Our CAP adviser Alan Simpson (pictured above at the launch of the South West Edinburgh CAP) describes how Community Alcohol Partnerships are making a positive difference to communities:
As this is my first blog, I thought that it might be a good idea to let you know a little about myself and the reasons why I joined Community Alcohol Partnerships some six and a half years ago.
My background lies in the Police Service. I joined as a Cadet when I was 17 and 33 years later left as Acting Chief Inspector. When people apply to join the Police Service they do so because they have a desire to do good within their communities.
So how does that relate to the work I am doing now? It is in many ways similar. I gain great personal satisfaction from supporting partners and encouraging them to use the CAP model to work together more closely and effectively, and sharing new ideas from around the UK for tackling underage drinking and the anti-social behavior that is so often associated with it.
I initially had many questions and was intrigued by this new model which regards alcohol retailers as part of the solution. I found that supermarkets and corner shops were coming on board because for the first time, they felt that they could play a useful part in the life of the community as a truly equal partner. I co-ordinated four CAPs across Barnsley covering a wide geographical area and a large number of villages. The area I now cover extends across North East England and Scotland.
Without doubt it is a demanding role but the benefits are great when I see partners in particular areas achieving success together and communities feeling that the CAP has made a positive difference.
The process of creating a CAP takes around three months. This ensures that each step is completed thoroughly and without rush. Once the CAP has been launched and regular meetings begin then the excitement of working together properly starts.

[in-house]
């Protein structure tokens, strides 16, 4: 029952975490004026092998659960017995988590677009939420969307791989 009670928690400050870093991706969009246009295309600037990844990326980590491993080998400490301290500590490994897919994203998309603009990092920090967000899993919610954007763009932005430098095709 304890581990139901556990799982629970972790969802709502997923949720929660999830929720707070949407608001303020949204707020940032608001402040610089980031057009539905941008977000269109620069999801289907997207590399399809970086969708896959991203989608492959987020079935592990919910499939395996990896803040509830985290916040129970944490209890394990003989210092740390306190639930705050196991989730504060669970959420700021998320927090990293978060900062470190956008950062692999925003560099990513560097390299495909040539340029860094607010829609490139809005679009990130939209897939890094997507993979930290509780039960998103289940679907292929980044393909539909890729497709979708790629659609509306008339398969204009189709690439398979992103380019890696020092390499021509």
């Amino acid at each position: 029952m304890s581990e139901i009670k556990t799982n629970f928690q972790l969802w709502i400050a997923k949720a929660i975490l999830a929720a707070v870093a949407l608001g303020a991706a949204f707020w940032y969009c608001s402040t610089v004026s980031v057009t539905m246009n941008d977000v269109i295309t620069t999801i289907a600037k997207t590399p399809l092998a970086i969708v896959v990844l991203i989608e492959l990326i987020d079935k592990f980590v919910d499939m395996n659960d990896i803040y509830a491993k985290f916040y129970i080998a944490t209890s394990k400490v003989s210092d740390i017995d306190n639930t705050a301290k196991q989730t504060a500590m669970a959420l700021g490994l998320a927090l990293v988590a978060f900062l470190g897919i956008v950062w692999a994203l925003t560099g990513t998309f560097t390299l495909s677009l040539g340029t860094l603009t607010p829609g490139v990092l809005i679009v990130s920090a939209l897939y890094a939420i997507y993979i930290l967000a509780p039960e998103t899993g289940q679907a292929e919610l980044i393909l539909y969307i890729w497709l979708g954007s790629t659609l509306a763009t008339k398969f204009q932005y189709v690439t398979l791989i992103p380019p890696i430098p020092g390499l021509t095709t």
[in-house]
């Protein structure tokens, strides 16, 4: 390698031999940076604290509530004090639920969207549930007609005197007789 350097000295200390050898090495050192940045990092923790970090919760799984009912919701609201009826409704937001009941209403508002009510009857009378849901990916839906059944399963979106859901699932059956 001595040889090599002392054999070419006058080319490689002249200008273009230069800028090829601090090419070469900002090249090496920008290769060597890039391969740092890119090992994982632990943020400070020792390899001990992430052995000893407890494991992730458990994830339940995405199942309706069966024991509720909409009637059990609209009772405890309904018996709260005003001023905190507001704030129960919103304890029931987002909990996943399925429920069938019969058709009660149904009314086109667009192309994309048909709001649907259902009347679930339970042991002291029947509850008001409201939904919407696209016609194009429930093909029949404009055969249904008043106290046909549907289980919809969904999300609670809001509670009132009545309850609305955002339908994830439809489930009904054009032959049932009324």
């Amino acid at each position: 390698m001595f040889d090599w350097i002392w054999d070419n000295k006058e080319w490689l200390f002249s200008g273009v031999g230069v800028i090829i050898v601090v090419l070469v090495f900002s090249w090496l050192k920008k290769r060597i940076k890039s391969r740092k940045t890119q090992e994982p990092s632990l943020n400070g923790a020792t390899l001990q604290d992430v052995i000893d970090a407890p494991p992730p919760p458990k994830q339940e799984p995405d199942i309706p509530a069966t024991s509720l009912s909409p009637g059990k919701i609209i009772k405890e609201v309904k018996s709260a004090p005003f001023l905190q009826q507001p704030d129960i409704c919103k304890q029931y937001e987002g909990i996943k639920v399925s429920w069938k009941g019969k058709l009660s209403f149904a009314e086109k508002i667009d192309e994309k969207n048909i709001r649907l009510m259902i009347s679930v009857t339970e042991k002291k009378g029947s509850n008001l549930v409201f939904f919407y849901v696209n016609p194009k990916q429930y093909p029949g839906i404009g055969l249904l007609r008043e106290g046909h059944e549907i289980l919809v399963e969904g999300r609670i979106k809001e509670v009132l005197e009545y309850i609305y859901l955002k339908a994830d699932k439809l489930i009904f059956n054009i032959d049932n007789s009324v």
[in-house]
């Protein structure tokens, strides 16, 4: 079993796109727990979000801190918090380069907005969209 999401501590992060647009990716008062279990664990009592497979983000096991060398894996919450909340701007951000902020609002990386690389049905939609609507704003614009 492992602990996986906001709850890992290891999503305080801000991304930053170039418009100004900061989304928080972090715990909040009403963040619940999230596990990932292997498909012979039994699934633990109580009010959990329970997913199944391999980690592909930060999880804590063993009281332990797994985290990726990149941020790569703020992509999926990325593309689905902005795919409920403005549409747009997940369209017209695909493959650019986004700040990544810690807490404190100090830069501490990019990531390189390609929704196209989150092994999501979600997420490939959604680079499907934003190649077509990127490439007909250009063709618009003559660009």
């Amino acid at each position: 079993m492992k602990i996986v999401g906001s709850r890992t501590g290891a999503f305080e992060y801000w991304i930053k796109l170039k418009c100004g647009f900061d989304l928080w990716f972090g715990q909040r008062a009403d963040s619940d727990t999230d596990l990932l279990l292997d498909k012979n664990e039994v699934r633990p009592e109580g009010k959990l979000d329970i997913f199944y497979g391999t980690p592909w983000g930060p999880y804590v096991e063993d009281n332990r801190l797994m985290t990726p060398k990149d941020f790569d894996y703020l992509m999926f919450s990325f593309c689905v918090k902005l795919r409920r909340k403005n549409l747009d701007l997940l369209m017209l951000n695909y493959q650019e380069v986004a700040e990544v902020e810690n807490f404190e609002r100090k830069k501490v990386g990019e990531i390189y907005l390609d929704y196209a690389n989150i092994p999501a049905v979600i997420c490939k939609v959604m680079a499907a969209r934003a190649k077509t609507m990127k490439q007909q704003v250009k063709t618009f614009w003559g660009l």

What do I look for when I am asked if a CAP would work in their area?
The answer to me is always the same. CAPs are worthwhile considering in any area. The model we use is scalable up or down and is very flexible according to the needs of that area.
The main thing that I look for in a CAP Co-ordinator is to find someone locally who has a genuine desire to make that community better and to make a difference. Once that person is identified, my role is a lot easier.
If you are thinking about setting up a CAP in your area, my advice would be to find out more from one of our team of regional advisers, who will come to you whatever time, date and location is suitable for you and we can then talk it through.
If you decide to go ahead then we can look at further briefings to a wider range of partners. If not, there is absolutely nothing to be lost.
Finally, whilst serving in the Police Service, I saw at first hand the problems that alcohol can cause if misused and I am proud to be part of an organisation that is so successfully tackling these problems.